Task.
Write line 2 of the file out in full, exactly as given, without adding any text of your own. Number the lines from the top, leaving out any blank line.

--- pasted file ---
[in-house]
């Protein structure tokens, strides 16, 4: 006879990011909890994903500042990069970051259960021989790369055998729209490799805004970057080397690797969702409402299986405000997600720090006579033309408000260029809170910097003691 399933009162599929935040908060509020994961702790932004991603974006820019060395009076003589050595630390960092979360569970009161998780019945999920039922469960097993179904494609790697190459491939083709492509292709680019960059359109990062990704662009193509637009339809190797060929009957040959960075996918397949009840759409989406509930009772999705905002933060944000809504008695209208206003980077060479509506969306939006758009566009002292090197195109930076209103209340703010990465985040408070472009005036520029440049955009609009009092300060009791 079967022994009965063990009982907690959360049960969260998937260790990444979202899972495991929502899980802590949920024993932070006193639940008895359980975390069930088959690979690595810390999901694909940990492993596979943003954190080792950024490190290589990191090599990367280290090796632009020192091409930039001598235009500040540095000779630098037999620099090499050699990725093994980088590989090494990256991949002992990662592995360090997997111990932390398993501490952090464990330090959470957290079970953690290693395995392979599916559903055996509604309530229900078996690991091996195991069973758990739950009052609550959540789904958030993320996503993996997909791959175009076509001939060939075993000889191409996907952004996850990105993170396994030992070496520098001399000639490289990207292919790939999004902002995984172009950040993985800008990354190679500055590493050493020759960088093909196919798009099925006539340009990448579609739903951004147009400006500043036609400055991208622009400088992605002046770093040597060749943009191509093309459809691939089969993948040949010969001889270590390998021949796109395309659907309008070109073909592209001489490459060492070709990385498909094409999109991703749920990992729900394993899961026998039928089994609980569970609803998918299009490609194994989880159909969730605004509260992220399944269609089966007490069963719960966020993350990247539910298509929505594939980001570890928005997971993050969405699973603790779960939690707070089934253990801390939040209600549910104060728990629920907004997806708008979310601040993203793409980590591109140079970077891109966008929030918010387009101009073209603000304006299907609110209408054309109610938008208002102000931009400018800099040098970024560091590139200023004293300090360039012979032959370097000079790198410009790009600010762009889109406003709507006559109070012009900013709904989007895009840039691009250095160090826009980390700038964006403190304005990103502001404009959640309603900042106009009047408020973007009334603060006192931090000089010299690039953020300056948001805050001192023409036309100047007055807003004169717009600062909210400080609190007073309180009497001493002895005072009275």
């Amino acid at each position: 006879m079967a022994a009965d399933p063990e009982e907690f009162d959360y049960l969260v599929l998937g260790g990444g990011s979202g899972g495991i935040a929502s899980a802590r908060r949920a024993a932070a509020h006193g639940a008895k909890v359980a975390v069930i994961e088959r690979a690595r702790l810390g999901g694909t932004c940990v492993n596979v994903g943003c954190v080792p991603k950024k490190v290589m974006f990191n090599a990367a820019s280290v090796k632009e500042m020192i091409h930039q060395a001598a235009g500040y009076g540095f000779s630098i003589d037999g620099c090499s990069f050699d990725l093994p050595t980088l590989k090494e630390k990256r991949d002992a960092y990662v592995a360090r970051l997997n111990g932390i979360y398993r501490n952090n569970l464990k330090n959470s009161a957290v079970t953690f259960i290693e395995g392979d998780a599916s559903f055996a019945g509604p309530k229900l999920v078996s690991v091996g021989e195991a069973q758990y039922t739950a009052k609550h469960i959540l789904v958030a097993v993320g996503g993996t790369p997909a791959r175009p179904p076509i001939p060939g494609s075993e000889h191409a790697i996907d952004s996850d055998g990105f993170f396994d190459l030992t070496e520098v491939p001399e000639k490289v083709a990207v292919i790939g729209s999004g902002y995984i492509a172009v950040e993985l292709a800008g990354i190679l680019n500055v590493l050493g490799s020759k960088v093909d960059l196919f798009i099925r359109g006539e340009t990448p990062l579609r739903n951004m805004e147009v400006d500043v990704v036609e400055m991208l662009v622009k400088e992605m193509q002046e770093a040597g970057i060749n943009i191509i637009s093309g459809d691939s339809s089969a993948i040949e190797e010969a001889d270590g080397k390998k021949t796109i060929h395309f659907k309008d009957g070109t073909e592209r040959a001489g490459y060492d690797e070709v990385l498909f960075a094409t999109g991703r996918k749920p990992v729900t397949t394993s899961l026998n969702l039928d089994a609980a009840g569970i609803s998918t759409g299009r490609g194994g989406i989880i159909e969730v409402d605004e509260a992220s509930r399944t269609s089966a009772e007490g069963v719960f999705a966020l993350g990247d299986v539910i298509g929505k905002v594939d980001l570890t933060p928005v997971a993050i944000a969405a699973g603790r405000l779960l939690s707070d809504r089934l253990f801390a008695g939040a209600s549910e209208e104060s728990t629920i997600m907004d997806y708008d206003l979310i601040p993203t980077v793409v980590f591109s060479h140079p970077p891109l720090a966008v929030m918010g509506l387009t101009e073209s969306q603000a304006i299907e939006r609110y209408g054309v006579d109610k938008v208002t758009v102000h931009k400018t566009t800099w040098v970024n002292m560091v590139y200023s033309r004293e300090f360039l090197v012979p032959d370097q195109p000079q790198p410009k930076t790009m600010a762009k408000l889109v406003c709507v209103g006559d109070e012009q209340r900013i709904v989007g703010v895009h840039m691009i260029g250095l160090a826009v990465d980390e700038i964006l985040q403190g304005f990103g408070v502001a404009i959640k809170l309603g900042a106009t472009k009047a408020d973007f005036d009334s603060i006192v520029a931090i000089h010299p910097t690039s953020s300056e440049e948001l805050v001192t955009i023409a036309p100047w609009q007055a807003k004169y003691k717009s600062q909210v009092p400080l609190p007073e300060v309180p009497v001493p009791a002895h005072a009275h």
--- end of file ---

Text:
């Protein structure tokens, strides 16, 4: 006879990011909890994903500042990069970051259960021989790369055998729209490799805004970057080397690797969702409402299986405000997600720090006579033309408000260029809170910097003691 399933009162599929935040908060509020994961702790932004991603974006820019060395009076003589050595630390960092979360569970009161998780019945999920039922469960097993179904494609790697190459491939083709492509292709680019960059359109990062990704662009193509637009339809190797060929009957040959960075996918397949009840759409989406509930009772999705905002933060944000809504008695209208206003980077060479509506969306939006758009566009002292090197195109930076209103209340703010990465985040408070472009005036520029440049955009609009009092300060009791 079967022994009965063990009982907690959360049960969260998937260790990444979202899972495991929502899980802590949920024993932070006193639940008895359980975390069930088959690979690595810390999901694909940990492993596979943003954190080792950024490190290589990191090599990367280290090796632009020192091409930039001598235009500040540095000779630098037999620099090499050699990725093994980088590989090494990256991949002992990662592995360090997997111990932390398993501490952090464990330090959470957290079970953690290693395995392979599916559903055996509604309530229900078996690991091996195991069973758990739950009052609550959540789904958030993320996503993996997909791959175009076509001939060939075993000889191409996907952004996850990105993170396994030992070496520098001399000639490289990207292919790939999004902002995984172009950040993985800008990354190679500055590493050493020759960088093909196919798009099925006539340009990448579609739903951004147009400006500043036609400055991208622009400088992605002046770093040597060749943009191509093309459809691939089969993948040949010969001889270590390998021949796109395309659907309008070109073909592209001489490459060492070709990385498909094409999109991703749920990992729900394993899961026998039928089994609980569970609803998918299009490609194994989880159909969730605004509260992220399944269609089966007490069963719960966020993350990247539910298509929505594939980001570890928005997971993050969405699973603790779960939690707070089934253990801390939040209600549910104060728990629920907004997806708008979310601040993203793409980590591109140079970077891109966008929030918010387009101009073209603000304006299907609110209408054309109610938008208002102000931009400018800099040098970024560091590139200023004293300090360039012979032959370097000079790198410009790009600010762009889109406003709507006559109070012009900013709904989007895009840039691009250095160090826009980390700038964006403190304005990103502001404009959640309603900042106009009047408020973007009334603060006192931090000089010299690039953020300056948001805050001192023409036309100047007055807003004169717009600062909210400080609190007073309180009497001493002895005072009275």